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‘Lo Bhai Khusra Aa Gaya’: What It’s Like To Be A Trans Woman In Kashmir

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The letter ‘M’ against the option ‘Sex’ on the torn and tattered birth certificate, stuffed in a thousand-year-old wooden box recognized the sex of Iqbal, and everyone in the family respected the fact until Iqbal was ‘a grown-up boy’. First, the intonation of voice, then the posture of walking and the incident of wearing a cousin sister’s shalwar raised eyebrows and Iqbal’s parents expressed repugnance. You see, Iqbal identifies herself as a trans woman. As a child, she was not allowed to socialize with classmates, and to attend a marriage ceremony became a dream for her. To her dismay, her parents curtailed her freedom to the last dregs of human independence and self-determination.

Many a times, family meetings were conducted to scrutinize every aspect of her life. Poignant taunts and gibes dithered her valor and eventually she wrote down a constitution of her life: No colloquial conversations or discussions in the bus; Keep away from public gatherings; Walk perfectly like a man; Embrace reclusiveness; Don’t clap; No loud laughing; Talk less.

She ploughed a roller over her exterior self.

Now, posters with these undertakings and much more occupy the walls of Iqbal’s room. It has been two years since she withdrew her resolution of counter-arguing every single individual who would mock her gender. There have been hundreds of incidents where Iqbal has had to fight for dignity and honor.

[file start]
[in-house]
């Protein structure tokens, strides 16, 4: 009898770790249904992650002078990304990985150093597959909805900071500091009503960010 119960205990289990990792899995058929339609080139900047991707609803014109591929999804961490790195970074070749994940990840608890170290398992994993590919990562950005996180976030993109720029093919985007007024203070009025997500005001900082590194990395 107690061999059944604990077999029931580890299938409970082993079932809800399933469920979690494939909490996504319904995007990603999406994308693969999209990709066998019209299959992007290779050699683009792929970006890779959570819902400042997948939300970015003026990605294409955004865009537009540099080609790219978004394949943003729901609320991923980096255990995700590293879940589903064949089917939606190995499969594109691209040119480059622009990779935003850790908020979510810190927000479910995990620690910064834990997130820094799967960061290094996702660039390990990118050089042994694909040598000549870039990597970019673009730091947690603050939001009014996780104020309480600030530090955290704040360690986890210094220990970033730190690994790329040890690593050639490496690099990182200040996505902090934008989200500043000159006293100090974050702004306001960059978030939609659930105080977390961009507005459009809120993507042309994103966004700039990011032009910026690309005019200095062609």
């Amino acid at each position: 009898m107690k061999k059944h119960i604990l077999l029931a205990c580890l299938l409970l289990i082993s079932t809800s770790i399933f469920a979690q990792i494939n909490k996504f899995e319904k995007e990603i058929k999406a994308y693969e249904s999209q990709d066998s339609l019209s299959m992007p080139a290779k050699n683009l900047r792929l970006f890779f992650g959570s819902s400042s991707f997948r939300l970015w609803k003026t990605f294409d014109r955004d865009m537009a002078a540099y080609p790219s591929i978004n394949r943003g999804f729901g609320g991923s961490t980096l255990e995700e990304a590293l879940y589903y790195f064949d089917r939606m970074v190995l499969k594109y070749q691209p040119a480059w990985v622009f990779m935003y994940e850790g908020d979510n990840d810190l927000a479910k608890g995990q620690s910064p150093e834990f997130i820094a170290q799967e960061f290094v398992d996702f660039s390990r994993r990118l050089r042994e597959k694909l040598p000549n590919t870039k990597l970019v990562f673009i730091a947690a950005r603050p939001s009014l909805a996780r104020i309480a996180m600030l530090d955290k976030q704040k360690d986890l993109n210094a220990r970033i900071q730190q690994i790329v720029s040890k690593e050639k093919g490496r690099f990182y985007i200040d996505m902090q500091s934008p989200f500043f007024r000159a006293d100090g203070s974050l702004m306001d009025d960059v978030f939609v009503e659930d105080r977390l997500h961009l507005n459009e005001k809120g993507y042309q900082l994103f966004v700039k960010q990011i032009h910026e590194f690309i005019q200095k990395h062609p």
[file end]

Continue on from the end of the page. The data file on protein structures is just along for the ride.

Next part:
And, now, she is tired of it.

I used to crush every hateful and derisive behavior that befell me, but then a day came when a father in a local bus fed me as entertainment to his unhappy son. He described to him the way I talked over the phone. As if I was a creature of a lesser God! As if I was a laughable clown!

The attack on Iqbal’s gender is not the talk of the past. Even now, when she walks through a crowd, a burst of pejorative vocabulary is lashed at her. “Lo bhai khusra aa gaya”, “Abbey chakke, kahan tha tabse?” or “Yi chu laanch” (He is a male without genital organs).

Many trans Muslims of Kashmir are forced by the social setup to join the ranks of either marriage mediators. Called Manzimyour in Kashmiri, they facilitate marriages between brides and grooms. The alternative? They become prostitutes. Iqbal, on the other hand, has made it to college. She is now a second semester B. A. student, who ardently loves the works of Shakespeare, and other thoughtful literary contributors.

I don’t want to be a sexual green card, neither do I imagine myself as person dressed in gaudy clothes and carrying a backpack full of wedding cards,” she says, commenting on the role that is usually foisted onto trans people like her.

The script of Holy Quran has largely being used to circumscribe trans people. However, the Holy Quran quotes the Almighty as “One who shapes you in the womb as He pleases.” Further, it says “All shapes, that is, all physical traits including sexual characteristics and inclinations of a human being, come with the pleasure and permission of Allah” (Quran 3:6).

Even the Prophet of Islam treated trans people with respect, spoke against their ill-treatment, and had good things to say about spiritually-inclined trans people. Also, believing that trans people are dearer to God, some Muslim rulers appointed them as intercessors in royal palaces, including those of the Ottoman and the Mughal empires.

Speaking on the issue of transgender rights in Islam, Mohd. Ali, an Islamic Scholar from Kashmir believes: “Religion as itself has never been hostile to them, it is the social stereotyping that has deteriorated their once pure and revered silhouette. The major act of degradation of transgenders was when, in India, the British colonists enacted the Criminal Tribes Act, 1871 to declare what they called Eunuchs (trans people) a criminal tribe on the theory that certain tribes were genetically criminal and must be placed under state surveillance.

Trans people are human, and their presence in the world is the will of God. And that should be enough for those who trade lewd remarks when they see someone different from them treading a path in public

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  1. Arjun Singh

    A way different angle to see the Lives..